CREATIVE TIME REPORTS: The artists voice their ideology

By Amanda García . October 31, 2012


I warn you, I will go from the general to the specific (do not despair) starting from a commonplace: it is good to know what artists do, assuming that such thing as good exists. Following the same logic, we then assume that to know what artists think is included in the same category. I know that, since we are being logical, it can be said that beliefs are included in the artistic work and that words are unnecessary. But I refute that idea –just as I refute that good exists, but this is no place for philosophical debates that I only suspect– with a very short anecdote.

After briefly studying the history of art one can comprehend that artists have worked for those who were able to pay them, but with whom they did not always share an ideology. Among the current collections on modern art, we see paintings of people with limited resources in the living rooms of people with too many resources. These portraits were painted to, somehow, make the bourgeoisie aware of the obscenity of their wealth. Of course this was only partially achieved, but the paradox of these living rooms of rich people who show off their possessions around does not cease to attract our attention. That said, I move towards another paradox, which is the promised anecdote: Avant-garde follows, in any case, a school of thought that offers new ways of thinking –that is, it is not conservative, which would be one of the main characteristics of right-wing principles–. In the city where I grew up, Guadalajara, in Mexico, artistic avant-garde took place in the nineties (right in the midst of Mexican art boom) within a group of artists who were distinctly elitists and openly conservative. Not so long ago, one of them told me they were thinking about writing some essays on their school of thought, but that they gave up when another member convinced the rest by saying “if we could write, we would be writers”.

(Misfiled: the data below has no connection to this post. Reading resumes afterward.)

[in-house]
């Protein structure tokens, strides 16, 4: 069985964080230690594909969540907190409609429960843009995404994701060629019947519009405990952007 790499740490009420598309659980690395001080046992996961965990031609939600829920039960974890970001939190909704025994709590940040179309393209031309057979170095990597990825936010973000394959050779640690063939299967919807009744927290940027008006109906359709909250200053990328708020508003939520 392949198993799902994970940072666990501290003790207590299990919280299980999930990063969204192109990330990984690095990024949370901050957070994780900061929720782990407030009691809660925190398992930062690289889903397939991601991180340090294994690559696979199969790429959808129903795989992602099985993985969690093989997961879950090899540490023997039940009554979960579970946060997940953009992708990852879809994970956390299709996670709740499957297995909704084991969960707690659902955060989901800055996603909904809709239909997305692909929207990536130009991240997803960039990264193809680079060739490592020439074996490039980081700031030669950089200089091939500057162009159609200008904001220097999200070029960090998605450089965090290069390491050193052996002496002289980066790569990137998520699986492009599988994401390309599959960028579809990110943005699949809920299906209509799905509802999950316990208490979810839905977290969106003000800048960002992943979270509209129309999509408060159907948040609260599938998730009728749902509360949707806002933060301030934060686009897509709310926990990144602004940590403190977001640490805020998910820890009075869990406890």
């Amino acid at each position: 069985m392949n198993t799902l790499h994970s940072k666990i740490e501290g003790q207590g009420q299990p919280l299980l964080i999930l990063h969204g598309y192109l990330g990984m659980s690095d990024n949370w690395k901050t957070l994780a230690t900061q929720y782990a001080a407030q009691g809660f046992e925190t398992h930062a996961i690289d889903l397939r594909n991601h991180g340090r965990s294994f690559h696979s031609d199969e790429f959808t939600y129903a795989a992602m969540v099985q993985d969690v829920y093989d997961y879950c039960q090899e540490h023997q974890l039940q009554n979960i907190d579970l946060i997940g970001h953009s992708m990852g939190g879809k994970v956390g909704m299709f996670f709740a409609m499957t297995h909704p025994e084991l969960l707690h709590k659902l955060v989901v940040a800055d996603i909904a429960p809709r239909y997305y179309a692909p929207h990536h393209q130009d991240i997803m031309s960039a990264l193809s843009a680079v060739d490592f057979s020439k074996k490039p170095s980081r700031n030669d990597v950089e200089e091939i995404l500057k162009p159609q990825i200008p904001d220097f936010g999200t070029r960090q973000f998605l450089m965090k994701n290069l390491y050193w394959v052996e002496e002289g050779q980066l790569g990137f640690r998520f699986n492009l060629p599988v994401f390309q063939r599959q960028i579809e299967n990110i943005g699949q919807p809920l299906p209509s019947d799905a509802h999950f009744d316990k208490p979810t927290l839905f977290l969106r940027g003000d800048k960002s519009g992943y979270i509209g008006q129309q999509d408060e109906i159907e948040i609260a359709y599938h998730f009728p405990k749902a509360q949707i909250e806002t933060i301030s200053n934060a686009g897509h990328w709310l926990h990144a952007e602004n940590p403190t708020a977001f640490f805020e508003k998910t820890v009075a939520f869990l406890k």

And now, after all this un-journalistic background, I summarize. Since art broke free from the limitations of the seven Fine Arts and was able to include any technique without it being the most relevant part of the work, the limits of the different categories are more blurred. Another example: a profession does not define a person and this same person can have several professions, as the work of an artist could not define his or her thinking, like these Mexicans. The artist could also write and we would thank life for it.

It could seem like I have said nothing about what I wanted to write about, but the truth is I have said almost everything. The only thing missing is that we invite you to visit Creative Time Reports, a collection of articles and comments by some artists around the world about what they live and through which we can elucidate their thinking (sometimes better than through their artistic work). You'll see that the limits of the disciplines, like those of political ideologies, are a main concern. And, as CTR says: 'Artists’ voices are critical elements of public discourse'. They may see how something could be something else, since that is their occupation, under infinite media and ideologies.

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